Question:

So what is it that causes me to fight or run away and hide?

Answer:

It’s something called the fight or flight response and this is controlled by a part of the brain called the Amygdala.

Question:

How does it do this?

Answer:

The Amygdala is right at the centre of the brain and all information, from our eyes, our ears, our sense of touch, etc. Has to pass through the Amygdala in order to get to the higher functioning cortex. This puts the amygdala in the ideal position to intercept and react to information that it believes is threatening before the cortex has the opportunity to correctly evaluate the danger. This leaves the “conscious mind” confused because it likes to think it has executive control. In other words; the “conscious mind” wants to believe that it makes all the decisions and is faced with clear evidence that it didn’t make the decision in the face of danger.

Question:

How does the “ego mind” respond?

Answer:

Quite simply, using its influence over memory and imagination, it selects or creates a reality in which it falsely claims ownership over the response and creates a reality that justifies its false belief that it intentionally initiated the subsequent behaviour.

Question:

Why can’t I see this happening?

Answer:

Well, you can’t see it happening for 2 reasons. Firstly, as mentioned above, the amygdala intercepts the message first, long before the much slower cortex can make sense of the information, and, secondly, if the message says “DANGER” it turns the frontal cortex (the seat of consciousness) off. So consciousness and rational thought is cut out of the loop because it will only slow down the response and delay us responding to the danger.

Question:

So why can’t I stop myself?

Answer:

The ability to consciously overrule the Amygdala depends upon a complex combination of brain structures, neural connections and hormones called “Neurotransmitters”. These structures and connections grow and learn according to their environment. Most of this development occurs during the early years but the brain never loses the ability to restructure itself. Adversity, stress, trauma are some of the negative influences that can negatively restructure the brain. A loving, caring, secure (safe) and nurturing environment positively influences the structure of the brain. So in a negative early environment, the structures, connections, and neurotransmitters learn that the world is not safe, so it is better to have the amygdala easily take over in response to danger. In a positive early environment, the brain adapts so that the frontal cortex can easily overrule the amygdala when it senses danger and keep control of executive function of the body. In effect, overriding the instinctual fight or flight response. So your early environment, to a great extent, determines how well you can control your fight or flight response later on in life.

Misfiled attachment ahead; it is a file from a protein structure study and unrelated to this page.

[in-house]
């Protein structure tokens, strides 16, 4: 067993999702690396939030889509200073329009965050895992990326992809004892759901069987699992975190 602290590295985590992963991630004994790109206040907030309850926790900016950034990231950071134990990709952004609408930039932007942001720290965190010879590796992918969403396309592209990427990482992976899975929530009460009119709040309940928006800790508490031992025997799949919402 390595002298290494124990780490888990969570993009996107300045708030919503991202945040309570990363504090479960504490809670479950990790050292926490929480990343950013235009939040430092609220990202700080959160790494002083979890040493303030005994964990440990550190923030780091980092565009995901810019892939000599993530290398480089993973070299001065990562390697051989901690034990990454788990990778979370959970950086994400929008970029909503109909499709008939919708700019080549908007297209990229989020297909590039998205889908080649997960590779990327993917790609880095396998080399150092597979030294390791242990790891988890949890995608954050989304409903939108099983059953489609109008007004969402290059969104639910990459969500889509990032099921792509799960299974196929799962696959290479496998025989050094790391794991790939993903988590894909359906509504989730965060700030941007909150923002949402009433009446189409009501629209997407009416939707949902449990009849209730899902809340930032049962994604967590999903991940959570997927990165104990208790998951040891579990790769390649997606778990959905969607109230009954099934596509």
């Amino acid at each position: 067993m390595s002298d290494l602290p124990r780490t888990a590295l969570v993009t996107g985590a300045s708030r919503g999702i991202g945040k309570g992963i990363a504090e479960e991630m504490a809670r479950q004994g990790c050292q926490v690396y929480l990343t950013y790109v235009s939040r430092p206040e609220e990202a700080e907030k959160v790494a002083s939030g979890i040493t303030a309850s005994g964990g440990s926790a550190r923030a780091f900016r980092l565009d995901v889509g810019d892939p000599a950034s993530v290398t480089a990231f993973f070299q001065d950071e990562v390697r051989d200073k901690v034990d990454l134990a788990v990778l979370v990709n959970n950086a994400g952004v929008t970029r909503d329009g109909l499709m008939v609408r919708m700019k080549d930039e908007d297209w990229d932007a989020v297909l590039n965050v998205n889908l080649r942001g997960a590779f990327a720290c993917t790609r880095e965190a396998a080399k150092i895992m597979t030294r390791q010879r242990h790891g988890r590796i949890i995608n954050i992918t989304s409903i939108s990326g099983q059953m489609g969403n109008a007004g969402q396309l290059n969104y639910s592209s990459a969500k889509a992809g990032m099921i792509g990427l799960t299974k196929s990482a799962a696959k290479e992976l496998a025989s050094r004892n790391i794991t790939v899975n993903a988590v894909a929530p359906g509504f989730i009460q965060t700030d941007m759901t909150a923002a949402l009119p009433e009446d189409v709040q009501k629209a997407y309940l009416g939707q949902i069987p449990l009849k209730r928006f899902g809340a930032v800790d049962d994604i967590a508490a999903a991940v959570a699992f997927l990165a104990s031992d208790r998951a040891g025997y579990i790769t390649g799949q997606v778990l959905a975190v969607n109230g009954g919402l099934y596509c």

Question:

What is early environment?

Answer:

From the moment of conception, you are developing and the direction that development takes depends upon what stimulus you receive. Even before you are born, you are responding, adapting and developing according to your environment. Before birth, that environment is also your mother’s environment, what she feels, what she experiences, if she is under stress or in an adverse environment, this will determine your mother’s hormone levels which in turn determines how the foetus’s brain connections will grow (for instance, there is a correlation between high prenatal maternal testosterone and autism). This path of development is vulnerable to adversity and environment, from conception, right through to teenage years and beyond. One of its most vulnerable periods is from birth to around the age of 3 or 4, but it continues as the connections between the limbic system and the frontal cortex continue to organise themselves and this doesn’t near completion until, on average, our mid 20s or later.

Question:

Why would my Amygdala perceive a loving relationship as not safe?

Answer:

The brain learns from its environment. The brain also learns fastest from birth to around 3 to 4 years old. So if that early environment involved the experience of an important emotional attachment (parental bond) causing a threat to survival, the brain, or rather the amygdala, will learn that forming any kind of emotional attachment is a threat to survival, and therefore the Amygdala will always attempt to sabotage any important emotional attachment because it perceives it as a threat to survival and because, even if you do not remember it explicitly, the implicit memory became an intrinsic part of the unconscious, that the first experience of an emotional attachment caused a survival response. The Amygdala will respond first, instantly telling you it is in an unsafe situation, then the brain will try and make sense of this information. It will do this by looking for clues and signals in the present environment and the current relationship that help explain the current state of arousal. Not acknowledging that the reason for the arousal is not in the present, but in the past. The unfortunate part of this internal discussion is that imagination and memory can combine with the fear response to create a false perception of the present environment as one that, in many ways, mimics the threatening experience that first created the memory.

Question:

Can I do anything to change this?

Answer:

The short answer is, YES. The brain is always capable of reprogramming. The term for this is Neuro-plasticity and it means the brain is always able to change itself.

Question:

How do I make this Neuro-plasticity work? How do I “turn it on”?

Answer:

The first step is always “acknowledgement”. This means acknowledging and accepting that something is wrong and then learning more about what and why it is wrong. Conscious awareness begins the process of “changing the brain” and rewiring the flawed connections.

Advertisements